THE authorities are hoping to wind down massive emergency liquidity supports for Ireland's "continuing" banks by the end of the year, the Irish Independent has learned.
But sources say the crisis measures, known as Emergency Liquidity Assistance (ELA), may have to be used for years to come to deal with the legacy of Anglo Irish Bank and other 'terminating' institutions.
The ELA measures allow the Central Bank of Ireland to give cash to banks who've run out of high-quality assets that use as collateral to get funds from the European Central Bank (ECB).
ELA has been used by several countries before, but is typically only used for periods of days and weeks.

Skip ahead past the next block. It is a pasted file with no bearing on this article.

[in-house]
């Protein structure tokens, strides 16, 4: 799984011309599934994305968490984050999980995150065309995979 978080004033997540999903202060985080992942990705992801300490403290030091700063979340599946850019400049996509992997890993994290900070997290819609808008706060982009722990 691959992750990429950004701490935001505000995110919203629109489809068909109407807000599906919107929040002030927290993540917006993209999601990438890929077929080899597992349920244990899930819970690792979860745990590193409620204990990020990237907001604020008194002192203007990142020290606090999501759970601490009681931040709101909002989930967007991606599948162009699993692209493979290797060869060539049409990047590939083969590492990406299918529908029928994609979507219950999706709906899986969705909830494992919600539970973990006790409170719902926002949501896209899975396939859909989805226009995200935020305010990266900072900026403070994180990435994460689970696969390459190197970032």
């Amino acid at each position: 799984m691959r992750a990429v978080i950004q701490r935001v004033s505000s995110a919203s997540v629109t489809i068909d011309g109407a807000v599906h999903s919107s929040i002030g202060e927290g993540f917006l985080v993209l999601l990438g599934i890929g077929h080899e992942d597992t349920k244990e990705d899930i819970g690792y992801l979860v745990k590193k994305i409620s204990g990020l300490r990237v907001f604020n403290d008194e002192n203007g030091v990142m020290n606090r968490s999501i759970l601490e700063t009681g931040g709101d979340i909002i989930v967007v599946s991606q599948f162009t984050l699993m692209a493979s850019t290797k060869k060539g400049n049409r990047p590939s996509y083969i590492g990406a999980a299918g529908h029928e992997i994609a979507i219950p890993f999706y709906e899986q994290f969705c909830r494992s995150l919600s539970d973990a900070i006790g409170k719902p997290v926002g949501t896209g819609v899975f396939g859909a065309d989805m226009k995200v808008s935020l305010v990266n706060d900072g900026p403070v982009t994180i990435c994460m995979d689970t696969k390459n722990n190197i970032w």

In Ireland, a massive ELA programme has been running for five months, and had reached €51bn by the end of 2010.
"ELA is by its very nature temporary, and the idea is that the Irish ELA should not continue in this way for too much longer," one source said.
Authorities are hoping that the imminent restructuring in Irish banks will see a natural reduction in the levels of ELA required.
"Banks may have to sell assets to repay the ELA they've gotten, or they may be able to raise money in the markets again once they've been restructured," said one source.
"Continuing banks would not be on ELA for the long term."
Well-placed sources admitted, however, that ELA might be extended for a longer period for "terminating banks" such as Anglo Irish Bank, which is believed to be one of the biggest ELA borrowers. While the risk for the ELA scheme is borne by the Central Bank of Ireland (CBI) and the Irish taxpayer, the support has to be approved periodically by the ECB which provides the cash.